A few weeks ago, I was approached by Sleeklens to try out their Forever Thine wedding workflow Lightroom presets and write an honest review of my thoughts.

Now until I received their email, I confess I had never heard of Sleeklens before. But sure I thought. I’ve never reviewed Lightroom presets before either but happy to share my thoughts. Just as long as they were happy for me to write freely about my experience. Both good or bad. They confirmed that I was completely free to write whatever I wanted. With that in mind, here goes:

What you Get

For the princely sum of $31, you get 112 Lightroom presets and 23 adjustment brushes. Not too shabby at all! As the name of the bundle suggests, these are aimed really at wedding photographers who are looking to speed up their editing time.

The presets and brushes work on Lightroom 4 or later including Lightroom CC. Instructions are provided for both Mac and PC users. I had no problems at all in following the instructions and they were soon installed on my iMac.

There’s a few basic tutorial videos on their website which help you get started with their tools.

How To Use Them

As the name suggests, whilst these are essentially Lightroom presets, they’ve been laid out in such as way that Sleeklens are trying to improve the speed of your editing by giving you a series of presets which can ‚Äòstack’ together (ie. Add together) to give you the final result you desire. Ie. Workflow.

So for example. You can start off with 1 ‚Äì Base preset which gives you a certain ‚Äòlook’. As usual they have been given suitable names such as ‚ÄòAntique Tone’ which gives you quite a cold antique look to a more subtle ‚ÄòMorning Coffee’ look.

Which you use is down to personal taste. Once you’ve selected a base, you can tweak your image further by using other presets to make further adjustments such as increasing exposure by a stop or opening up the shadows etc. The order is fairly logical. Base, exposure, color correct, tone/tint, polish and finally vignette. The rest are categories of presets to give you particular styles.

Also included are 23 lightroom brushes which do the following:

1. Fix Green Skin

2. Fix Red Skin

3. Brighten Eyes

4. Define Hair

5. Enhance Eyes

6. Sharpen Face

7. Soften Skin

8. Whiten Teeth

9. Neutral haze

10. Add golden sun

11. Bright shade light

12. Brighten highlights

13. Brighten shadows

14. Darken shadows

15. Darken

16. Reduce highlights

17. Bright wedding dress

18. Clarity & detail

19. Dark wedding tuxedo

20. Fix overexpose

21. Fix underexpose

22. Shiny & bright

23. Slightly desaturate

The names are mostly pretty self explanatory as to what they do (more on this later). Each are supposed to help you if you feel your photo needs that particular local adjustment. So for example if your bride has red skin, the ‚Äòfix red skin’ brush will help make that look better.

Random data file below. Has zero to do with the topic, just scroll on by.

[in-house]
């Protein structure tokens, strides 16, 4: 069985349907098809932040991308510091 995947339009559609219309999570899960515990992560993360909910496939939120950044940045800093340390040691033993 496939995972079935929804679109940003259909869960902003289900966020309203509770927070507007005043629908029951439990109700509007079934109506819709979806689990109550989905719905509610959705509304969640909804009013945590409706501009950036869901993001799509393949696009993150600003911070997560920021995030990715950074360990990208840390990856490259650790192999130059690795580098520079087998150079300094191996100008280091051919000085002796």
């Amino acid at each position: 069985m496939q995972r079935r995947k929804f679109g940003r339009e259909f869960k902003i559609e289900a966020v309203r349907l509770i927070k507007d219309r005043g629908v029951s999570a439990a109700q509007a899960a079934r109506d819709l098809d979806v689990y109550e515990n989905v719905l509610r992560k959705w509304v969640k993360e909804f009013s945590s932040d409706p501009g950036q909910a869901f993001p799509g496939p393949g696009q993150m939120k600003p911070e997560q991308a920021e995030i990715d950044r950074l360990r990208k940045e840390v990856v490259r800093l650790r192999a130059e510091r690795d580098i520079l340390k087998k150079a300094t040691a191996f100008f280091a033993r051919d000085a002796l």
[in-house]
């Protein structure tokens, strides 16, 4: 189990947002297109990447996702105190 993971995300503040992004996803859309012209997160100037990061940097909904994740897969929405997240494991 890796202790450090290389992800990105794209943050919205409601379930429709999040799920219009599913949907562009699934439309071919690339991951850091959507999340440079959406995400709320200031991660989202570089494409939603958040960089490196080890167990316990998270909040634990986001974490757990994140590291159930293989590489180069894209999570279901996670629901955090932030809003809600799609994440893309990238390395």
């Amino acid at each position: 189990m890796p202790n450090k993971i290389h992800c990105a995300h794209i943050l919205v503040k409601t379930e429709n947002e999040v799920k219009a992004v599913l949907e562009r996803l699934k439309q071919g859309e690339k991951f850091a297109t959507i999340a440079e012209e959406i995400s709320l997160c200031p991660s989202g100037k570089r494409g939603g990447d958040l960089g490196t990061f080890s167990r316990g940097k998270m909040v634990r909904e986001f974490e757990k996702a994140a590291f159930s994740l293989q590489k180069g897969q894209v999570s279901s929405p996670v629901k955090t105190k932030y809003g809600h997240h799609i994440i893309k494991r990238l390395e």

Initial Impressions

As an experienced wedding photographer who shoots around 60 weddings a year, I’ve already got a very streamlined workflow. I’ve built up my own personal collection of presets over the years. Adapting some from others but mainly making my own. When I first heard about the Sleeklens set, I thought ‚Äòoooh a dedicated set for wedding photographers’

My first impression was that the presets were sadly‚Ķnot good. Many of the presets were simply not to my tastes. Here are a few examples. The first is how I would usually edit my images. Very clean and ‘normal’.

There simply wasn’t one in the set which I thought I could work with and tweak.

Some of the develop presets seemed very basic and barely worth it. For example ‚ÄúExposure +1. Finding such a basic preset in a paid bundle just makes it feel like they’ve just bundled a few extras in to bulk out the pack a bit. I’ve seen others which have far more such presets and organised into a more comprehensive workflow system. This just seemed a bit sparse and half hearted.

The Brushes

Onto the adjustment brushes. My first impression of those were better. There are brushes there which seemed to be genuinely useful for a wedding photographer. Sharpening faces, fixing skin tone issues. Enhancing eyes, etc.

As I played with the brushes more, I did notice that the “Forever Thine – Soften Skin” and “Forever Thine – Fix White Teeth” brushes have the exact the same as the default Lightroom settings. Happy to be corrected if I am wrong. In which case again it seems like some were added in just to bulk the pack out.

A couple of the brush names seemed a bit vague. So for example “Clarity & Detail” Are you adding or removing? Answer: The latter.













Click to read page 2 of my review and see the presets in action